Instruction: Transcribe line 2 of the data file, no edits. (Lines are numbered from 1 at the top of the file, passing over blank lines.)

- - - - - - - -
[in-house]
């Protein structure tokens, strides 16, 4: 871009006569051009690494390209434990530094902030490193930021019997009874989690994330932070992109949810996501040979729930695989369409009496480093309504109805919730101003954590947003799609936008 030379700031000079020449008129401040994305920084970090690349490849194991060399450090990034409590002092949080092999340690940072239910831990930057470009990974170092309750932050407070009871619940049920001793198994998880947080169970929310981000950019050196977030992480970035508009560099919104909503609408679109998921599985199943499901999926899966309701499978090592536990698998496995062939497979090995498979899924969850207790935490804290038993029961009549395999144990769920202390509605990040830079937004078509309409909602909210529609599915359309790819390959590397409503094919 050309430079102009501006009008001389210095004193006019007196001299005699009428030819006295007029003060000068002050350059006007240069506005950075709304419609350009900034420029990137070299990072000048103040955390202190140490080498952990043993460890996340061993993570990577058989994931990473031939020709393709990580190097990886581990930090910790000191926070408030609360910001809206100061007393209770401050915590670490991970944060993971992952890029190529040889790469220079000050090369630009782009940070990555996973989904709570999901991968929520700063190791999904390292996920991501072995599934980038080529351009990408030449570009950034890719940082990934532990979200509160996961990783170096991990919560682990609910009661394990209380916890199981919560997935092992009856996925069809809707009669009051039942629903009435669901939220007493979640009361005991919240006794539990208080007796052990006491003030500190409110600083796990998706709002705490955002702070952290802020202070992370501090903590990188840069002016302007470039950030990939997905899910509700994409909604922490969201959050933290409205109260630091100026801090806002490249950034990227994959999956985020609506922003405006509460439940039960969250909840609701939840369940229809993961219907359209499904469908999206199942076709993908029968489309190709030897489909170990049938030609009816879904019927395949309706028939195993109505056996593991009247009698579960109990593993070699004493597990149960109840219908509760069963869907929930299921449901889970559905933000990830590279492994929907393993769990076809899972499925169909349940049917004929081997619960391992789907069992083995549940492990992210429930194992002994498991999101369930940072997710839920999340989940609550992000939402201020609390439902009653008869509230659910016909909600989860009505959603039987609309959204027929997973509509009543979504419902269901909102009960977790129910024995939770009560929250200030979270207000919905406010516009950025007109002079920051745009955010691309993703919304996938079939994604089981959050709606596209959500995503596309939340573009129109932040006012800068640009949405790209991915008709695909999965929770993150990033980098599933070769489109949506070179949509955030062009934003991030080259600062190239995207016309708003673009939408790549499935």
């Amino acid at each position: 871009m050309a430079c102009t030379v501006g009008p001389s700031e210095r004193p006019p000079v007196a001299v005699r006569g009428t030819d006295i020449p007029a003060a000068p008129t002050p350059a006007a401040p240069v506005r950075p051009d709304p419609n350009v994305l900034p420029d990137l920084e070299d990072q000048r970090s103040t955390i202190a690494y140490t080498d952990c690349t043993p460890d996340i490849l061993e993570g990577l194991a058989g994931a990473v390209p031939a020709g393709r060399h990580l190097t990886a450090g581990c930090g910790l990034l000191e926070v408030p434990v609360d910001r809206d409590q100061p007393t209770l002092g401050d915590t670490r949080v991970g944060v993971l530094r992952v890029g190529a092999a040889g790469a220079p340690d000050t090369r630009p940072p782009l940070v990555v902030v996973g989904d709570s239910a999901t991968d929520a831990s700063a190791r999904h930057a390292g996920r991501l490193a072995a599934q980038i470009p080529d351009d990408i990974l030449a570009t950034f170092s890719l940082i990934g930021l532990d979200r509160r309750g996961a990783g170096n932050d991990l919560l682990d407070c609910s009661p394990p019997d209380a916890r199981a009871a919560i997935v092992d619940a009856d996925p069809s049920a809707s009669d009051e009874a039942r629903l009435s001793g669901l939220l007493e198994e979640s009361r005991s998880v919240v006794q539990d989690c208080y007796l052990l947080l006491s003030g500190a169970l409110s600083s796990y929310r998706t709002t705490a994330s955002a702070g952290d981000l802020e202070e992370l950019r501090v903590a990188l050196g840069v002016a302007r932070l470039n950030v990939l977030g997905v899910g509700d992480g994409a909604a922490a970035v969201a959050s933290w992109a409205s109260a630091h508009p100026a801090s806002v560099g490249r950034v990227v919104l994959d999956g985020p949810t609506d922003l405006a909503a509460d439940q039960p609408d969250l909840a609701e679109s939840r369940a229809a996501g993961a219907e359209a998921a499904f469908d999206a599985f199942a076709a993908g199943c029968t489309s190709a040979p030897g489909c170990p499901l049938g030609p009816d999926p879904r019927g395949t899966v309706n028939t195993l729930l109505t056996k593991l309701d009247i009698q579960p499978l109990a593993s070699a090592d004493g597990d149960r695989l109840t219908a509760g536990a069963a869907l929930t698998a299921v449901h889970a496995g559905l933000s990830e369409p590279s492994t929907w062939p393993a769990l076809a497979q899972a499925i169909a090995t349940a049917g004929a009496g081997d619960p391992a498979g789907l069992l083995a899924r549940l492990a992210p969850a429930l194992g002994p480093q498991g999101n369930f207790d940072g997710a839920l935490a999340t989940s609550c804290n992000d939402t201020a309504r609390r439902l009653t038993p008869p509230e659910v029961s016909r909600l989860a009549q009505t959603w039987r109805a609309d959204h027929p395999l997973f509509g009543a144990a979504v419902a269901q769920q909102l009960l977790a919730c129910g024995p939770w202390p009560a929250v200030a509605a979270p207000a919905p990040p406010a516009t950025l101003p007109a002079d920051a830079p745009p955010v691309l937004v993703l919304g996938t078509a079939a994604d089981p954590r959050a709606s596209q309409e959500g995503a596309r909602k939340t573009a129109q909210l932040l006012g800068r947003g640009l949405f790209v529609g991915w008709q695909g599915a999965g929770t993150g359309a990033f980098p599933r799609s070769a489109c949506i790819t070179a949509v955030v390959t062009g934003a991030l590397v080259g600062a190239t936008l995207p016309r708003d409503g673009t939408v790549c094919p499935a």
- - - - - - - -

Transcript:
């Protein structure tokens, strides 16, 4: 871009006569051009690494390209434990530094902030490193930021019997009874989690994330932070992109949810996501040979729930695989369409009496480093309504109805919730101003954590947003799609936008 030379700031000079020449008129401040994305920084970090690349490849194991060399450090990034409590002092949080092999340690940072239910831990930057470009990974170092309750932050407070009871619940049920001793198994998880947080169970929310981000950019050196977030992480970035508009560099919104909503609408679109998921599985199943499901999926899966309701499978090592536990698998496995062939497979090995498979899924969850207790935490804290038993029961009549395999144990769920202390509605990040830079937004078509309409909602909210529609599915359309790819390959590397409503094919 050309430079102009501006009008001389210095004193006019007196001299005699009428030819006295007029003060000068002050350059006007240069506005950075709304419609350009900034420029990137070299990072000048103040955390202190140490080498952990043993460890996340061993993570990577058989994931990473031939020709393709990580190097990886581990930090910790000191926070408030609360910001809206100061007393209770401050915590670490991970944060993971992952890029190529040889790469220079000050090369630009782009940070990555996973989904709570999901991968929520700063190791999904390292996920991501072995599934980038080529351009990408030449570009950034890719940082990934532990979200509160996961990783170096991990919560682990609910009661394990209380916890199981919560997935092992009856996925069809809707009669009051039942629903009435669901939220007493979640009361005991919240006794539990208080007796052990006491003030500190409110600083796990998706709002705490955002702070952290802020202070992370501090903590990188840069002016302007470039950030990939997905899910509700994409909604922490969201959050933290409205109260630091100026801090806002490249950034990227994959999956985020609506922003405006509460439940039960969250909840609701939840369940229809993961219907359209499904469908999206199942076709993908029968489309190709030897489909170990049938030609009816879904019927395949309706028939195993109505056996593991009247009698579960109990593993070699004493597990149960109840219908509760069963869907929930299921449901889970559905933000990830590279492994929907393993769990076809899972499925169909349940049917004929081997619960391992789907069992083995549940492990992210429930194992002994498991999101369930940072997710839920999340989940609550992000939402201020609390439902009653008869509230659910016909909600989860009505959603039987609309959204027929997973509509009543979504419902269901909102009960977790129910024995939770009560929250200030979270207000919905406010516009950025007109002079920051745009955010691309993703919304996938079939994604089981959050709606596209959500995503596309939340573009129109932040006012800068640009949405790209991915008709695909999965929770993150990033980098599933070769489109949506070179949509955030062009934003991030080259600062190239995207016309708003673009939408790549499935």